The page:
Psyche: The Strange Sense of Deja Vu

This fleeting impression can be destabilizing, but there is nothing pathological about it. The brain would trigger a kind of memory verification procedure.

It can be the passage of a book, words that we hear, a scene that we witness. Suddenly, we have the fleeting impression of a “deja-vu”, “already-heard”, “already-lived”. We can even, sometimes, have the feeling of being able to predict the future. A rather common strange sensation: two out of three adults experience it at one time or another in their lives. How to explain it? The most recent research attributes it to a salutary psychic process pushing the brain to check that it is not dealing with false memories.

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Ever since ancient Greece, the feeling of deja vu has been questioning thinkers. For the Platonists, it is a testimony of previous existences. Aristotle, for his part, attributes it to a psychic disorder. Saint Augustine sees harm in this: it is demonic spirits that tempt humans. Sigmund Freud explains it in terms of reliving repressed memories. In the early 1980s, the South African neuropsychiatrist Vernon Neppe attempted a definition: “Any subjective and inappropriate sense of familiarity of a present experience with an indefinite past. » But that still says nothing about the neurological mechanisms that underlie it. Today’s science is working on it.

“We compare case studies – which concern people who frequently have this déjà vu for pathological reasons – and experiments conducted with people who are not sick, using protocols aimed at stimulating this sensation in them”, explains Professor Christopher Moulin, researcher in the psychology and neurocognition laboratory (Grenoble-Alpes University) and senior member of the Institut universitaire de France. For the past fifteen years, a series of studies have been carried out on epileptic patients, for whom deja vu can be the harbinger of a seizure, that is to say of a kind of short circuit in a part of the brain.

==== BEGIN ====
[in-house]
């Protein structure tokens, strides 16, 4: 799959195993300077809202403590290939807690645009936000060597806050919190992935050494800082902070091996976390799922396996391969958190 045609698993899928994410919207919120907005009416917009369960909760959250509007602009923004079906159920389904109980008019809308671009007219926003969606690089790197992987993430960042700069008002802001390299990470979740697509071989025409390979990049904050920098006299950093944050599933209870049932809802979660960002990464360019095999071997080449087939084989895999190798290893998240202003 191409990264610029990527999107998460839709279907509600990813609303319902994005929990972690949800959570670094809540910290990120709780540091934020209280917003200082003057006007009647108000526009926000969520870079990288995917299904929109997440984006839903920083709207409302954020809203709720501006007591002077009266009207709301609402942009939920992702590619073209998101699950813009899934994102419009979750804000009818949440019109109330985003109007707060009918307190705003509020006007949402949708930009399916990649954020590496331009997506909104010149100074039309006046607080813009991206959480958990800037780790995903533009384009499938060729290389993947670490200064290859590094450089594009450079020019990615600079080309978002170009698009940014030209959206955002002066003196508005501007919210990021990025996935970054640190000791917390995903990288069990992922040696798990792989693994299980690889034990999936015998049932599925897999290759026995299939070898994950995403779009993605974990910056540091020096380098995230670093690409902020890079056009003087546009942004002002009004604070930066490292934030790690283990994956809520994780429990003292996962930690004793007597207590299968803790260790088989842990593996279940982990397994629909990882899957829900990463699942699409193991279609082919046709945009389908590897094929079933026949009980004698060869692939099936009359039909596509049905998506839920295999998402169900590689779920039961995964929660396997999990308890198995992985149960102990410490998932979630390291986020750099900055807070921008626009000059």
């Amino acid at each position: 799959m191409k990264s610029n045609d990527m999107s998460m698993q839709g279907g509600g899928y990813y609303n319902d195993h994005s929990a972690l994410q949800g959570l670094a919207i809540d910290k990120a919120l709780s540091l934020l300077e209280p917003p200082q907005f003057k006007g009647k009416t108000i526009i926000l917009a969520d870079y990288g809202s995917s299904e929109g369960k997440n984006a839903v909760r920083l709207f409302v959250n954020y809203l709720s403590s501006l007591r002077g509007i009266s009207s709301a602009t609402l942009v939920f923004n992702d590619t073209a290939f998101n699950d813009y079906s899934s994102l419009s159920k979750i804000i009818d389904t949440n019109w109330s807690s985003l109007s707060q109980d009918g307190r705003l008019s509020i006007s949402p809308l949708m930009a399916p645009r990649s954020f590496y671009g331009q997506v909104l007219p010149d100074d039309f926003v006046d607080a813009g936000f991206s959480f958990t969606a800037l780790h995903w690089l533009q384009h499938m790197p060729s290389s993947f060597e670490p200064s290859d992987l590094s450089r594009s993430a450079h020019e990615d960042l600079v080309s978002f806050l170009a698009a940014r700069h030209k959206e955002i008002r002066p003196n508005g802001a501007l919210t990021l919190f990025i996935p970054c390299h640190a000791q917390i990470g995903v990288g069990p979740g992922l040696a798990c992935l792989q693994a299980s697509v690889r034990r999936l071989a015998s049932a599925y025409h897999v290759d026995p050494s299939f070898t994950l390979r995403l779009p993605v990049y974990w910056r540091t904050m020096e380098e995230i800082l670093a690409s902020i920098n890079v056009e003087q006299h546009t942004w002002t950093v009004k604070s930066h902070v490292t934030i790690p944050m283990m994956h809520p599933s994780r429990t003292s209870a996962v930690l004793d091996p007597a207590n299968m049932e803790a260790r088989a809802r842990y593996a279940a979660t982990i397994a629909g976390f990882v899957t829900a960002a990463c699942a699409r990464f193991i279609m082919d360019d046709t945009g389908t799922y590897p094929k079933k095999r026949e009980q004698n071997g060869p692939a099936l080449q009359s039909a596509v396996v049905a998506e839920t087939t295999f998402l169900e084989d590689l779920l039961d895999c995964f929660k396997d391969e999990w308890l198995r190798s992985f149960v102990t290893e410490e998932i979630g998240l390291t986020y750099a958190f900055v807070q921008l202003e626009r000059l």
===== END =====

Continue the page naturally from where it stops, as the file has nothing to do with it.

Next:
When the brain syncs

By electrically stimulating the areas concerned – in the rhinal cortex – prior to surgery, researchers have succeeded in recreating the sensation. By pushing its explorations further, Patrick Chauvel’s Inserm team concluded that this feeling of déjà vu was the result of the activity of different brain regions in the process of synchronizing. During the process, the hippocampus, a cerebral structure that plays a central role in memory, would activate to seek clues from the past about the situation experienced.

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This is not the only hypothesis. Professor Moulin, with the British Akira O’Connor, shed light on the involvement of another brain region based on brain imaging of volunteers subjected to an experiment. First, they were made to listen to a series of words related to sleep (“night”, “bed”, “pillow”), but not the word ” sleep “ himself. They were then asked if a word beginning with the letter “s” had been presented to them: all answered no. Then they had to say if they had heard ” sleep “ : although objectively it seems false, the majority had the impression that it was.

This sensation is less common in older people, who seem to have less ability to reject what seems familiar to them and are more prone to false memories.

Pr Christopher Moulin, researcher in the psychology and neurocognition laboratory

Functional MRI showed the involvement of the frontal areas, areas of the brain dedicated to decision-making and conflict resolution. Hence the hypothesis that deja-vu testifies to a verification procedure, to filter out false memories. “This sensation is less common in older people, who seem to have less ability to reject what feels familiar and are more prone to false memories,” comments Professor Moulin. Deja vu, a fact check efficient!


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